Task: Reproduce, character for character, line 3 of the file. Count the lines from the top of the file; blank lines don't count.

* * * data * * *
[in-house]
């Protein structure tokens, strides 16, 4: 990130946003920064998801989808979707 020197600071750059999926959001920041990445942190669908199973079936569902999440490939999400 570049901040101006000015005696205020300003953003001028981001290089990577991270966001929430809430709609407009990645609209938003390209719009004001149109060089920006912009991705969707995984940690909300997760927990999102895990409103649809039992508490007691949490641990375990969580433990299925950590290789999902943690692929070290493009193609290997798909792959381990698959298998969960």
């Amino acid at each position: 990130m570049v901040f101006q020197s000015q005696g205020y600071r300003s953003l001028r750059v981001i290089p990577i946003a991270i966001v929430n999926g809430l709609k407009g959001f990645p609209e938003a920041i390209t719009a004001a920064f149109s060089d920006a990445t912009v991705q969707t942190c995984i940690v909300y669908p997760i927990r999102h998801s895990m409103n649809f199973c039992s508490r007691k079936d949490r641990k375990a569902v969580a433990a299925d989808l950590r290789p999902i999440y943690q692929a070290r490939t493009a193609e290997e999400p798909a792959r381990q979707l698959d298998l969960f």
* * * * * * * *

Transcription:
């Amino acid at each position: 990130m570049v901040f101006q020197s000015q005696g205020y600071r300003s953003l001028r750059v981001i290089p990577i946003a991270i966001v929430n999926g809430l709609k407009g959001f990645p609209e938003a920041i390209t719009a004001a920064f149109s060089d920006a990445t912009v991705q969707t942190c995984i940690v909300y669908p997760i927990r999102h998801s895990m409103n649809f199973c039992s508490r007691k079936d949490r641990k375990a569902v969580a433990a299925d989808l950590r290789p999902i999440y943690q692929a070290r490939t493009a193609e290997e999400p798909a792959r381990q979707l698959d298998l969960f």